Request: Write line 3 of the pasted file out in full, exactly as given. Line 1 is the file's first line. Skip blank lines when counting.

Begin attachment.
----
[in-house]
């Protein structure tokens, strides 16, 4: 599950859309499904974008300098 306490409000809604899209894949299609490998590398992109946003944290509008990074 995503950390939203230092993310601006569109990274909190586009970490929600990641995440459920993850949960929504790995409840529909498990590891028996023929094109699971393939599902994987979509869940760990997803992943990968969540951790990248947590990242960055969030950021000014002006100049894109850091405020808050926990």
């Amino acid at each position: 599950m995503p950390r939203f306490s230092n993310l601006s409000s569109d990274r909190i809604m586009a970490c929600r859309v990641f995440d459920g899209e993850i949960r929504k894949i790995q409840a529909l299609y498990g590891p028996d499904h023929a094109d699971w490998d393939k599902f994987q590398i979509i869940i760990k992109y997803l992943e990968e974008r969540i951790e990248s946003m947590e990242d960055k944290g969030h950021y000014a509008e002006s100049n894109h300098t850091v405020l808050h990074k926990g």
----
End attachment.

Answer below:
């Amino acid at each position: 599950m995503p950390r939203f306490s230092n993310l601006s409000s569109d990274r909190i809604m586009a970490c929600r859309v990641f995440d459920g899209e993850i949960r929504k894949i790995q409840a529909l299609y498990g590891p028996d499904h023929a094109d699971w490998d393939k599902f994987q590398i979509i869940i760990k992109y997803l992943e990968e974008r969540i951790e990248s946003m947590e990242d960055k944290g969030h950021y000014a509008e002006s100049n894109h300098t850091v405020l808050h990074k926990g």